Millburn Strangler fix debate continues

  • Traffic moves clogs on Route 45 at the Grass Lake Road intersection at what is known as the Millburn Strangler.

      Traffic moves clogs on Route 45 at the Grass Lake Road intersection at what is known as the Millburn Strangler. Paul Valade | Staff Photographer, 2008

Updated 10/27/2011 6:16 AM

As residents continue to hammer the selection of a bypass option west of Route 45 as the best way to tame the Millburn Strangler, a question to be brought to a county committee for a vote next week would keep that route intact.

Members of the Lake County Board's public works and transportation committee on Wednesday directed staff to prepare a resolution for the county to fund the road improvement, but transfer day to day management to the Illinois Department of Transportation.

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If approved, it would keep construction of the $34 million project, including realignment of Grass Lake and Millburn roads, on a schedule to be built in 2014.

Options to continue the process with Lake County as the lead agency or end its financial commitment and turn the project over to the state -- which could indefinitely delay further work -- were rejected by an informal consensus of the committee.

The directed action is the same as was pursued with the ongoing widening of Milwaukee Avenue from Route 137 north in Libertyville, another project originally targeted in the 1990s but delayed because of lack of state funds.

"We will prepare a resolution where Lake County will fund the project the state proceeds with," said Marty Buehler, head of the Lake County division of transportation. "They would be the lead agency." Committee members did not vote but individual opinions voiced showed a split decision. All agreed the traffic issue, first identified in the mid-1990s and reaffirmed as a priority project by county elected leaders in 2005, needs to be addressed.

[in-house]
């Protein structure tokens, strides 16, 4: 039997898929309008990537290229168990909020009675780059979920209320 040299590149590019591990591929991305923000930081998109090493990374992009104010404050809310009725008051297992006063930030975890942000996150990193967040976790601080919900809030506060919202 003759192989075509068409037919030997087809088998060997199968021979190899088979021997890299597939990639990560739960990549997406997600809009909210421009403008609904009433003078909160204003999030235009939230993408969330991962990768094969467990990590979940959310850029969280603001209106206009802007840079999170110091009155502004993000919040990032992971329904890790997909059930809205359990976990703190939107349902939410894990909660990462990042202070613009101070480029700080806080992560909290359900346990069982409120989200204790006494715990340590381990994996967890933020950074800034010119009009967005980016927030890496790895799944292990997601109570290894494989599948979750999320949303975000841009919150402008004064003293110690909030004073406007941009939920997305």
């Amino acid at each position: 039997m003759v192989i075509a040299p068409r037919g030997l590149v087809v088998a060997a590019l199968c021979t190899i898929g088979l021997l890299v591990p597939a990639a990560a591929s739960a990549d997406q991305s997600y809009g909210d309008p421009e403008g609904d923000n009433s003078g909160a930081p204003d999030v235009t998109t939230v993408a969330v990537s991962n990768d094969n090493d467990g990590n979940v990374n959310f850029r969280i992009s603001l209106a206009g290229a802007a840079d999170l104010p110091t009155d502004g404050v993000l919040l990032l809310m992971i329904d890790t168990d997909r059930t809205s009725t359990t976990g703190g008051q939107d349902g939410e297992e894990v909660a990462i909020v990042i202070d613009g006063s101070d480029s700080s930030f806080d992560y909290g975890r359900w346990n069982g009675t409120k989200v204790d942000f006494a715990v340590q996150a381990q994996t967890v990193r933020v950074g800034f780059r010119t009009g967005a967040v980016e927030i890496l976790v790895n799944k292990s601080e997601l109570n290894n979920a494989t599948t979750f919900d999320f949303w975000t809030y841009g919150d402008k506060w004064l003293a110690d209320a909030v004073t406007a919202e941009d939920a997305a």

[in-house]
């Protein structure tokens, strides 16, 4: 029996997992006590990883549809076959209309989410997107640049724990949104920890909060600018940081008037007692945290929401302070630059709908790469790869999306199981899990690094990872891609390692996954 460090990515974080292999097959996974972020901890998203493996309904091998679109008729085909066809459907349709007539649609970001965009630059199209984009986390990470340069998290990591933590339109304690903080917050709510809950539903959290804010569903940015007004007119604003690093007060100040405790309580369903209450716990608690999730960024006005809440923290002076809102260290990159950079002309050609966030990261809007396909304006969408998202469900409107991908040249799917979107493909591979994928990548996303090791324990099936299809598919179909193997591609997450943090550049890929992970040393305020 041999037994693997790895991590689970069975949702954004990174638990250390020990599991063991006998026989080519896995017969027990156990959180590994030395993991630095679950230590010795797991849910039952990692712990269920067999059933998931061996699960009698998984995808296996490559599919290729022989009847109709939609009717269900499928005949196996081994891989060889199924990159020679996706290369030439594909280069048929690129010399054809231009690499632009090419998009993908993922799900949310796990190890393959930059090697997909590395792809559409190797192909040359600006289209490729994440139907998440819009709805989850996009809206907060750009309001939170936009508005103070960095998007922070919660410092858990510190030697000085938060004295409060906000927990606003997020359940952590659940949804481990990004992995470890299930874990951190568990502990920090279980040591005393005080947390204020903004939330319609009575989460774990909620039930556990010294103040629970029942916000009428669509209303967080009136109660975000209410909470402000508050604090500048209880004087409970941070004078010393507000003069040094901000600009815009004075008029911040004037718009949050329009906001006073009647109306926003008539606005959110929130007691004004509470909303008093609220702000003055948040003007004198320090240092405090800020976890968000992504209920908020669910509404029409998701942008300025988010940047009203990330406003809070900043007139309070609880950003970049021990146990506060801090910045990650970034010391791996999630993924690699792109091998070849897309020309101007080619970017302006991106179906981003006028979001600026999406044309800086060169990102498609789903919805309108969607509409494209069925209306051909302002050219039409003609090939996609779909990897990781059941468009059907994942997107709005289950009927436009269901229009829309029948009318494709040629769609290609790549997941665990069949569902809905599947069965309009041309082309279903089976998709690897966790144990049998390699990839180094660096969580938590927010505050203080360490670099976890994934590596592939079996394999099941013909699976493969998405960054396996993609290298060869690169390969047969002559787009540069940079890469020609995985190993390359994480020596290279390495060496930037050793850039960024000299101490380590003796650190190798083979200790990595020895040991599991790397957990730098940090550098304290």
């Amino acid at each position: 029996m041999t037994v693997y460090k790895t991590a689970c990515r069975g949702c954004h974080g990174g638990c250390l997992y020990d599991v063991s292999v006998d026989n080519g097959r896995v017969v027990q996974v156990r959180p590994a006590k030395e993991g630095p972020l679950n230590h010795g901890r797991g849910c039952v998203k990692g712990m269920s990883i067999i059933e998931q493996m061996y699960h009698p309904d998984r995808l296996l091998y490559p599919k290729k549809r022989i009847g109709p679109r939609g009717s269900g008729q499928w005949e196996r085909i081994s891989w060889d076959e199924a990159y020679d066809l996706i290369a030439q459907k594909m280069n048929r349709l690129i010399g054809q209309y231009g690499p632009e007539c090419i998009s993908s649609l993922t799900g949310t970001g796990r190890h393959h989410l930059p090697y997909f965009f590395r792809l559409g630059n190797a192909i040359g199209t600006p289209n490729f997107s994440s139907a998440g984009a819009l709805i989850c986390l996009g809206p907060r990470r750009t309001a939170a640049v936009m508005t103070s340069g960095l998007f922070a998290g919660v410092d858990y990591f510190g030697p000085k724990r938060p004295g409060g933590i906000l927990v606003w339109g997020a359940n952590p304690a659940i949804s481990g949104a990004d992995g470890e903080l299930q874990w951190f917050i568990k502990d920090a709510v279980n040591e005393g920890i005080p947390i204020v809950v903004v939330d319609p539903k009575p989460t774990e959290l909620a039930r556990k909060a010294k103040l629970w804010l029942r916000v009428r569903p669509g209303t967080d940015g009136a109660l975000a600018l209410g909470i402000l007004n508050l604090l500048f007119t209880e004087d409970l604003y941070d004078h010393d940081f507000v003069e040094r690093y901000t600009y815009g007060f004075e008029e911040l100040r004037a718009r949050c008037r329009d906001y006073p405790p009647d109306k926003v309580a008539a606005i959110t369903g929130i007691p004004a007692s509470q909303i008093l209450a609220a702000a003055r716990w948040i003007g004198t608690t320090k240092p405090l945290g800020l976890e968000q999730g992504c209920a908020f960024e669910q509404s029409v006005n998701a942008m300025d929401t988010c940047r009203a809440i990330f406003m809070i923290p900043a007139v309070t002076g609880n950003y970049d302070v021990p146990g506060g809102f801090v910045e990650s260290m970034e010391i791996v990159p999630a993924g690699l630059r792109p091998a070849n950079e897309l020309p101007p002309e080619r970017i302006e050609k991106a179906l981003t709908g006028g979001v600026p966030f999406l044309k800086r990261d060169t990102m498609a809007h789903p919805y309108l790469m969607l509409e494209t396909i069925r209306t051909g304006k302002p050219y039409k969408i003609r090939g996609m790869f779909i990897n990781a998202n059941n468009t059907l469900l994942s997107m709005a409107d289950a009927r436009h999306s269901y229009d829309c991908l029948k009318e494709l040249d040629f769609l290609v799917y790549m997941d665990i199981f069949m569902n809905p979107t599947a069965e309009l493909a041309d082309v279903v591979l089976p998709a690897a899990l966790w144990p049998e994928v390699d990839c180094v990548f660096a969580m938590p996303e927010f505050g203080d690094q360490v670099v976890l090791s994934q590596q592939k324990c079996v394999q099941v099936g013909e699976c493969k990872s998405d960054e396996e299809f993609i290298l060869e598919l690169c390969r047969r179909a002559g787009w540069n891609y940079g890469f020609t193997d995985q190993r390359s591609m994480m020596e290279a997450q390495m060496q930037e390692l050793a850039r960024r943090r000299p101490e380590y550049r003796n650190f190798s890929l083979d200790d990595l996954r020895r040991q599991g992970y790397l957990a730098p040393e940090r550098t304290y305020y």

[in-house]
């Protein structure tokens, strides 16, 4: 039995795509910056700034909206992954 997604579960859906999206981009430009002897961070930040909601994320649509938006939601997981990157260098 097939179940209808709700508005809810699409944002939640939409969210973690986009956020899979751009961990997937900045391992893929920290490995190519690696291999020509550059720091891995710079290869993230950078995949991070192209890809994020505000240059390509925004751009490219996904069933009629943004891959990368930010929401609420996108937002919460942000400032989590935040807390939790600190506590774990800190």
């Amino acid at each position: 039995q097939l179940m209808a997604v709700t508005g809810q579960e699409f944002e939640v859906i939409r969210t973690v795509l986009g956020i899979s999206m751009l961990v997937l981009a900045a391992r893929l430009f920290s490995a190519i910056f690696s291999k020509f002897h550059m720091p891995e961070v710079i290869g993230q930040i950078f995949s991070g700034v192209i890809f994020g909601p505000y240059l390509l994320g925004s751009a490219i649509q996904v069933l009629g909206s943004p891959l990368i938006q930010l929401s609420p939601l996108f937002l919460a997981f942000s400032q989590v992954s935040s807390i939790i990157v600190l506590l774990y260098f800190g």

"The project is going to go through at some point anyway," said committee member Craig Taylor of Lake Zurich. "It's not going to go away." The longer it takes, the more thousands of motorists will be inconvenienced, he added in support of the directive.

At issue for many residents in the area is the western path chosen for the bypass, which cuts through McDonald Woods Forest Preserve and two subdivisions.

They question why a route through open farm land to the east of Route 45 wasn't chosen.

"Common sense is being ignored," Lindenhurst resident Mary Bruckner told the committee.

"It's an issue of the government being responsive to the people and listening to them," added Patti Douglas, also of Lindenhurst.

Committee member Bonnie Thomson Carter of Ingleside said she would be doing exactly what the residents are doing in questioning the route. Carter was not at the meeting but participated via phone.


"I understand their passion. Our job is to move traffic," she said.

Melinda Bush of Grayslake said she was "stunned" by the path of the preferred bypass route and thought the east path should still be a consideration.

"I would say let the state have the project and let them pay for it when they have the money," she said.

Committee member Jim Newton of Lindenhurst said he would vote against continuing if an east bypass isn't considered.

"We are the guardians of this money. We should have a say," he said.

Wednesday's directive showed a desire on the part of the county to simplify the layers of bureaucracy and give residents a clear idea of who they should be dealing with on a variety of issues regarding the west bypass route.

That path was selected this past summer by a group comprised of county, state and federal transportation officials as the preferred alternative from among three finalists, including one to the east of Route 45. The group based the decision on better performance and other factors.

Residents said they will continue to pressure local and state officials to reconsider the preferred choice.

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